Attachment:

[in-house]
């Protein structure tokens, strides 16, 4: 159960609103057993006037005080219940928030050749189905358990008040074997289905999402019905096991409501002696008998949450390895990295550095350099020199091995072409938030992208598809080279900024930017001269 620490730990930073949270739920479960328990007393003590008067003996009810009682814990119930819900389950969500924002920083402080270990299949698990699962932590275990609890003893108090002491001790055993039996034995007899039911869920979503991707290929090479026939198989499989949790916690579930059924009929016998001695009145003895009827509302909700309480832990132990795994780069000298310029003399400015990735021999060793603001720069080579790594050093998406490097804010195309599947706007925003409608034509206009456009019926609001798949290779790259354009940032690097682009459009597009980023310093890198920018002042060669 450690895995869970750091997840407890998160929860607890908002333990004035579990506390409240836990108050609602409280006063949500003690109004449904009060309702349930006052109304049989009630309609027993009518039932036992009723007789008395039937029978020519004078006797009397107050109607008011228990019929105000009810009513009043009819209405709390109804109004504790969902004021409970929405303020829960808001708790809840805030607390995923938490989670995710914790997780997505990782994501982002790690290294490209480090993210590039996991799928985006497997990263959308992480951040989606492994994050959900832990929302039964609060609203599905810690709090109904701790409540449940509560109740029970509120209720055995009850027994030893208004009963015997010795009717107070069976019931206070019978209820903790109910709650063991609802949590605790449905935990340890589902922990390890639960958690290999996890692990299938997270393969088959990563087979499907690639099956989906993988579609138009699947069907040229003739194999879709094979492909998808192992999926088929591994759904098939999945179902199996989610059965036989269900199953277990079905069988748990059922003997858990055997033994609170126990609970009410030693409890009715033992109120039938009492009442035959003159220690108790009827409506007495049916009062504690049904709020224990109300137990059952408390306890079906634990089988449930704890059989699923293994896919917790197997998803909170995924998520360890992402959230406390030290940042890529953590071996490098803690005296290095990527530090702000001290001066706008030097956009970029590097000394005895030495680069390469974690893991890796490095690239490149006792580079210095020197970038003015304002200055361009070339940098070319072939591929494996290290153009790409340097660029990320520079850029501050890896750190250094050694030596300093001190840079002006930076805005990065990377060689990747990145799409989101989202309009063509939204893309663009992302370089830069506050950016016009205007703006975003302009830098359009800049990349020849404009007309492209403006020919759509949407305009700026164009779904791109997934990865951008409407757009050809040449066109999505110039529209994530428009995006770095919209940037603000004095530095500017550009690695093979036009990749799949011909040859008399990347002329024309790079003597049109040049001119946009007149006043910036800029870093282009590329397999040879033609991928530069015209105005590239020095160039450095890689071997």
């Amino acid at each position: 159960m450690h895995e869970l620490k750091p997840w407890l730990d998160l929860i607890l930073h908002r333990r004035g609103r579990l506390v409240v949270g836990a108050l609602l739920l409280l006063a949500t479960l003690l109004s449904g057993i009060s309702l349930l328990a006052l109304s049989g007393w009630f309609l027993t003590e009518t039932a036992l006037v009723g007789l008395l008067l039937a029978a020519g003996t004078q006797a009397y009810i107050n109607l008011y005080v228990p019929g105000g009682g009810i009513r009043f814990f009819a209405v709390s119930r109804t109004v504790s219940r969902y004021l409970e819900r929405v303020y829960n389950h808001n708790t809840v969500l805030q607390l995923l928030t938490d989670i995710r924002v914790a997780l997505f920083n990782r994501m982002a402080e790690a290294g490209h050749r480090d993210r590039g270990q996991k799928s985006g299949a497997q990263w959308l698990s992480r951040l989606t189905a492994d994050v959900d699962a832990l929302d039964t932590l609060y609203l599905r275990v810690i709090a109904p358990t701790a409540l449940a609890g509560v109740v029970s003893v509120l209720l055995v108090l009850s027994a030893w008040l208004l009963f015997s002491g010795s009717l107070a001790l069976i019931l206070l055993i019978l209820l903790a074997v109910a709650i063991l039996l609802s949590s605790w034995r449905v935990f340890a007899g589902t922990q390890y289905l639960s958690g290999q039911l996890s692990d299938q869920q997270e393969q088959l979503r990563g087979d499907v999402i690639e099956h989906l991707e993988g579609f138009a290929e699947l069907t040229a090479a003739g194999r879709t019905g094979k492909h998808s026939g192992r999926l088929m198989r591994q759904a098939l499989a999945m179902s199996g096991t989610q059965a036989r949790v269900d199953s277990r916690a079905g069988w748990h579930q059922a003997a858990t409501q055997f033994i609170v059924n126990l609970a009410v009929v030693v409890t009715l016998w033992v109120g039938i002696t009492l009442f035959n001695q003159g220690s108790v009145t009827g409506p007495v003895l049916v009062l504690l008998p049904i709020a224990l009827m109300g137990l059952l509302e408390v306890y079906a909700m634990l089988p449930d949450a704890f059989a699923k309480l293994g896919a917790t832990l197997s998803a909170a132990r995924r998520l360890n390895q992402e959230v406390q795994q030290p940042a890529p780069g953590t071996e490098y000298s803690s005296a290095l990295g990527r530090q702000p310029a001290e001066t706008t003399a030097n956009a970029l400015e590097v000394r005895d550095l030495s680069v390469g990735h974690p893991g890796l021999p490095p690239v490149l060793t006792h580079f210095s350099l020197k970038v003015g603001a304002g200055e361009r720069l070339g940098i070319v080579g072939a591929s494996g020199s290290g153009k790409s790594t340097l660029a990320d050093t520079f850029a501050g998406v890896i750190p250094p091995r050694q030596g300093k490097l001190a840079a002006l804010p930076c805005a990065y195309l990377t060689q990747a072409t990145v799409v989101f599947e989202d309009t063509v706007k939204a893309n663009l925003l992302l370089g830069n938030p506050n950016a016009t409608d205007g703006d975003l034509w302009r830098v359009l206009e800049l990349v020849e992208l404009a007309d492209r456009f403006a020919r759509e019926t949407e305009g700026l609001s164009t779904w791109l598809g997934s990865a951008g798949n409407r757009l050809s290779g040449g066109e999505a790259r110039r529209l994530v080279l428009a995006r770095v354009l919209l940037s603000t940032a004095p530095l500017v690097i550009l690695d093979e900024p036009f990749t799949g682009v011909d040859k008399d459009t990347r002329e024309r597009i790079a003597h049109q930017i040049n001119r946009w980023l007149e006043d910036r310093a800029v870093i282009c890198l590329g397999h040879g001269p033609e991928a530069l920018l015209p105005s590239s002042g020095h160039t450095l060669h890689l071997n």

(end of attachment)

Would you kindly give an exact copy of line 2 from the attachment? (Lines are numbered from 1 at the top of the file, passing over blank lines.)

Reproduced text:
């Protein structure tokens, strides 16, 4: 159960609103057993006037005080219940928030050749189905358990008040074997289905999402019905096991409501002696008998949450390895990295550095350099020199091995072409938030992208598809080279900024930017001269 620490730990930073949270739920479960328990007393003590008067003996009810009682814990119930819900389950969500924002920083402080270990299949698990699962932590275990609890003893108090002491001790055993039996034995007899039911869920979503991707290929090479026939198989499989949790916690579930059924009929016998001695009145003895009827509302909700309480832990132990795994780069000298310029003399400015990735021999060793603001720069080579790594050093998406490097804010195309599947706007925003409608034509206009456009019926609001798949290779790259354009940032690097682009459009597009980023310093890198920018002042060669 450690895995869970750091997840407890998160929860607890908002333990004035579990506390409240836990108050609602409280006063949500003690109004449904009060309702349930006052109304049989009630309609027993009518039932036992009723007789008395039937029978020519004078006797009397107050109607008011228990019929105000009810009513009043009819209405709390109804109004504790969902004021409970929405303020829960808001708790809840805030607390995923938490989670995710914790997780997505990782994501982002790690290294490209480090993210590039996991799928985006497997990263959308992480951040989606492994994050959900832990929302039964609060609203599905810690709090109904701790409540449940509560109740029970509120209720055995009850027994030893208004009963015997010795009717107070069976019931206070019978209820903790109910709650063991609802949590605790449905935990340890589902922990390890639960958690290999996890692990299938997270393969088959990563087979499907690639099956989906993988579609138009699947069907040229003739194999879709094979492909998808192992999926088929591994759904098939999945179902199996989610059965036989269900199953277990079905069988748990059922003997858990055997033994609170126990609970009410030693409890009715033992109120039938009492009442035959003159220690108790009827409506007495049916009062504690049904709020224990109300137990059952408390306890079906634990089988449930704890059989699923293994896919917790197997998803909170995924998520360890992402959230406390030290940042890529953590071996490098803690005296290095990527530090702000001290001066706008030097956009970029590097000394005895030495680069390469974690893991890796490095690239490149006792580079210095020197970038003015304002200055361009070339940098070319072939591929494996290290153009790409340097660029990320520079850029501050890896750190250094050694030596300093001190840079002006930076805005990065990377060689990747990145799409989101989202309009063509939204893309663009992302370089830069506050950016016009205007703006975003302009830098359009800049990349020849404009007309492209403006020919759509949407305009700026164009779904791109997934990865951008409407757009050809040449066109999505110039529209994530428009995006770095919209940037603000004095530095500017550009690695093979036009990749799949011909040859008399990347002329024309790079003597049109040049001119946009007149006043910036800029870093282009590329397999040879033609991928530069015209105005590239020095160039450095890689071997």